Burma

Alleged Official Statement on Aung San Statue Spreads on Facebook

By Lawi Weng 3 May 2019

The chief minister of Kayah State has handed power to state authorities to “protect” a controversial statue of General Aung San, according to a leaked statement spread on Facebook. The statue holds contested meanings among some Burmese and some minority rights activist groups.

The statement, dated April 30, declares Gen. Aung San a national hero, an architect of the country’s independence and the father of the Myanmar military, and says that the people of the country built the statue to recognize his struggle for independence. It then delegates responsibility for protecting the statue to state authorities. It was allegedly written by Kayah State Chief Minister L Phaung Sho, and was signed by the General Secretary of Kayah State U Nyi Nyi Min.

Activists in the region, while not necessarily contesting Gen. Aung San’s role in Myanmar history, have seen the statue as a symbol of the dominant roles the interests and identity of the Burmese majority plays in the country, to the disadvantage of ethnic minorities. To them, it’s also a symbol of what they see as yet-unfulfilled promises made by the assassinated general and the Panglong Agreement of 1947.

The statement was leaked just four days before a second meeting is to be held between local rights activists and the National Reconciliation and Peace Centre (NRPC) over the resettlement of a similar statue in Loikaw, the state’s capital. Those negotiations are scheduled for May 7.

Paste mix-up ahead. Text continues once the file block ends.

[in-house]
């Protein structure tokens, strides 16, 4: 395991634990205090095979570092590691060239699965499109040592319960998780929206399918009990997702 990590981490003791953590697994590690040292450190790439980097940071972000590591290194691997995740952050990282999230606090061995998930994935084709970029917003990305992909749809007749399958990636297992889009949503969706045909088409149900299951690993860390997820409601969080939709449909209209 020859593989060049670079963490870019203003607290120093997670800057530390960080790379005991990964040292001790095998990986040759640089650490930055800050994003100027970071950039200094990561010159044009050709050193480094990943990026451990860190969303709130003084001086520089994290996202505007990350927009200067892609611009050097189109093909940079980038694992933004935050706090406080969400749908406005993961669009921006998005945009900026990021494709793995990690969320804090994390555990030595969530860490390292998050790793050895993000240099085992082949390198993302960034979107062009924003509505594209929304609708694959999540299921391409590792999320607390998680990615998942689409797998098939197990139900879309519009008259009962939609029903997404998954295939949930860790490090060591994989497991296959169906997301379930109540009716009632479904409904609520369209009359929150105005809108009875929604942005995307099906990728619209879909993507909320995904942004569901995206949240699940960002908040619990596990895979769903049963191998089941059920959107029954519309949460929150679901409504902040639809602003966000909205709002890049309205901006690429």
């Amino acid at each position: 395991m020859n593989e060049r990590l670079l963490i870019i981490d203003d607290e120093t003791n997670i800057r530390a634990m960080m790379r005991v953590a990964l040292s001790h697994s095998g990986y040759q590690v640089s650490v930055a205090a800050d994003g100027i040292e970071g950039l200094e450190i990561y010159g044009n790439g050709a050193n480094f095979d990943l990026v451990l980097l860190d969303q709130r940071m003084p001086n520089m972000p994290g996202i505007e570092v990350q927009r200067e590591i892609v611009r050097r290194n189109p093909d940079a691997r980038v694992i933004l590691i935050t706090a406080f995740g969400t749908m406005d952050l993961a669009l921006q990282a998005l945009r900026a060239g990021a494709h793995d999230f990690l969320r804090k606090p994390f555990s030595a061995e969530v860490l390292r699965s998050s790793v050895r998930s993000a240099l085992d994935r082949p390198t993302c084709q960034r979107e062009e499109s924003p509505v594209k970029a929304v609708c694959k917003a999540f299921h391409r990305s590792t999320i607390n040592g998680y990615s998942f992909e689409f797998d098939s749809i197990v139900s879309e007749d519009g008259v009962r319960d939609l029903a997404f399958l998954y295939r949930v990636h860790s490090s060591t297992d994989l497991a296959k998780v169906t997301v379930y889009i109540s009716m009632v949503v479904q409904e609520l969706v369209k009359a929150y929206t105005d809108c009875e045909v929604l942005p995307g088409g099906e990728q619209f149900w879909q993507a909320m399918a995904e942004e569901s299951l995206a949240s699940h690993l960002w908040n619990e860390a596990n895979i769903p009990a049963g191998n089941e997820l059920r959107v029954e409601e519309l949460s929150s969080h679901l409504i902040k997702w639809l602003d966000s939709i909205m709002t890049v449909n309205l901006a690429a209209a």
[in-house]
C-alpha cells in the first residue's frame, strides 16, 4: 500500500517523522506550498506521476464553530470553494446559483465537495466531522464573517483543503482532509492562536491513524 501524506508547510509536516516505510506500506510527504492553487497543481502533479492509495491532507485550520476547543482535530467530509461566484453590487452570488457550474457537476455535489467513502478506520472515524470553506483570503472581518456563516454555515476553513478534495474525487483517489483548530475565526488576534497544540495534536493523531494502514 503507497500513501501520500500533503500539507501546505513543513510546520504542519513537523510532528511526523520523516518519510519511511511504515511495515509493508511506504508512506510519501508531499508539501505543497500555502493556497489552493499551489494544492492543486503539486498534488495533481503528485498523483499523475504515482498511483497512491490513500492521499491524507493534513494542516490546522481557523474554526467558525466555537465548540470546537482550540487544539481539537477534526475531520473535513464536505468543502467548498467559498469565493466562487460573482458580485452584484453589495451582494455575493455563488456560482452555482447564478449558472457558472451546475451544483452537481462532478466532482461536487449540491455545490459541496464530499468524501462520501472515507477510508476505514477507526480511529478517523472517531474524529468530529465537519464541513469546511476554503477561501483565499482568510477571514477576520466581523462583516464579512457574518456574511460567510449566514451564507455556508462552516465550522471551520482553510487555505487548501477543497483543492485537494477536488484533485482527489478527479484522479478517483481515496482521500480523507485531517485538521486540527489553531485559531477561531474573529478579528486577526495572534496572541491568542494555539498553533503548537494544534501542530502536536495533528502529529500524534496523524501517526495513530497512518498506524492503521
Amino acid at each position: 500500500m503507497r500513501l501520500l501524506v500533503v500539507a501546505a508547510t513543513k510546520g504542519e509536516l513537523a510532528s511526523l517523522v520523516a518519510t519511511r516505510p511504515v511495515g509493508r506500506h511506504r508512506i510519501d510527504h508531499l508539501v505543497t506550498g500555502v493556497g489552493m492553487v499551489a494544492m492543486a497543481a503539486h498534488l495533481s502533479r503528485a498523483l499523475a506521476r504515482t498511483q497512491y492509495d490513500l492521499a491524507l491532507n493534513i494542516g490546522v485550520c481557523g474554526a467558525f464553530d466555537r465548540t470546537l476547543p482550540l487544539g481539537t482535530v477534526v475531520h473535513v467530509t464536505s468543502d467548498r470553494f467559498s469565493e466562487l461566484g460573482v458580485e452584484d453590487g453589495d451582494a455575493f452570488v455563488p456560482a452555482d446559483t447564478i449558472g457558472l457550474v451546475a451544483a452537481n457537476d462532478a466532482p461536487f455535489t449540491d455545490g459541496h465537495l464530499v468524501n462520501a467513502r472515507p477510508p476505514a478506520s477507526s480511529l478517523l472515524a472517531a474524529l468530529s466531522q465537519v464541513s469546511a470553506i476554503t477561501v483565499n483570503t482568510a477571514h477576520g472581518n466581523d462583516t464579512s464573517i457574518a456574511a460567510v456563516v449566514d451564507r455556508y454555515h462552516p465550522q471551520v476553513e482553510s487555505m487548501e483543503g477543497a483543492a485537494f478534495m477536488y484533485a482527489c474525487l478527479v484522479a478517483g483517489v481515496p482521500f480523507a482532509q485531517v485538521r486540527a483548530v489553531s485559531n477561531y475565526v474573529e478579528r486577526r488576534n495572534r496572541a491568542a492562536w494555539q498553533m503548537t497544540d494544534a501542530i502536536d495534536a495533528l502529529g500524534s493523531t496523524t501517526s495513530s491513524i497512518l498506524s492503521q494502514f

Right activists in Loikaw saw the chief minister’s statements online but have not yet received any official statement from the government.

Myo Hlaing Win, a leading member of the activist group, told The Irrawaddy his group will bring the leaked statement up for discussion at the upcoming meeting.

“We will respond strongly regarding his statement. He kicked the ball down the road. He did not want to take responsibility and accountability for [building the statue],” said Myo Hlaing Win, adding that the statement could block future negotiations.

The activists condemned L Phaung Sho and his government for the building of the statue, but the state government denies involvement, saying the statue was built by an independent group.

The rights group will hold a meeting in Loikaw on Saturday to discuss future negotiations with the NRPC and how best to respond to the leaked statement.

“We will know tomorrow how we will respond to his statement after our meeting. We really believe that the statement was issued by his government,” Myo Hlaing Win said.

Kayah State Minister of Planning and Finance U Maw Maw told The Irrawaddy his government did not issue the statement officially yet. He refused to discuss how the statement, allegedly from his chief minister, spread online.

People in Kayah State held large protest in February asking for the statue to be taken down but the state government refused, offering instead to broker negotiations between rights activists and a pro-statue group. When those negotiations broke down, the NRPC became involved. The NRPC first met with the activists in March, but was unable to bring the two sides to an agreement.

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